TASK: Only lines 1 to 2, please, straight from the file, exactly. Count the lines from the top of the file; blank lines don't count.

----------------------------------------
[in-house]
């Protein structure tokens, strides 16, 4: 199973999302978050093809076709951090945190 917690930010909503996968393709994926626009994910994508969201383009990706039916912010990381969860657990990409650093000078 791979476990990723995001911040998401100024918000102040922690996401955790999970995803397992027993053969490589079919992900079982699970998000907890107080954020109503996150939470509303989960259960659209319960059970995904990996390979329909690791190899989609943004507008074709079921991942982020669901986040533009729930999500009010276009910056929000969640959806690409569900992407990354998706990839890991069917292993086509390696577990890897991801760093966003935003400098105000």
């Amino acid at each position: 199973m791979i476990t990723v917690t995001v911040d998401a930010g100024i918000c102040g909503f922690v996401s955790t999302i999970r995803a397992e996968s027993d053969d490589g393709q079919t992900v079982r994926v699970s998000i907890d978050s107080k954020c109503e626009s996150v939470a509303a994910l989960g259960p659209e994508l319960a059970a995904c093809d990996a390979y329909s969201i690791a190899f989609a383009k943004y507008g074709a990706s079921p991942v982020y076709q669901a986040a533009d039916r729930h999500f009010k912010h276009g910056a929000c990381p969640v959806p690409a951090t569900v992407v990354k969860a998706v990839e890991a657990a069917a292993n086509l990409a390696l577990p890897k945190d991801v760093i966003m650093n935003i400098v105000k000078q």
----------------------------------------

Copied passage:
[in-house]
């Protein structure tokens, strides 16, 4: 199973999302978050093809076709951090945190 917690930010909503996968393709994926626009994910994508969201383009990706039916912010990381969860657990990409650093000078 791979476990990723995001911040998401100024918000102040922690996401955790999970995803397992027993053969490589079919992900079982699970998000907890107080954020109503996150939470509303989960259960659209319960059970995904990996390979329909690791190899989609943004507008074709079921991942982020669901986040533009729930999500009010276009910056929000969640959806690409569900992407990354998706990839890991069917292993086509390696577990890897991801760093966003935003400098105000």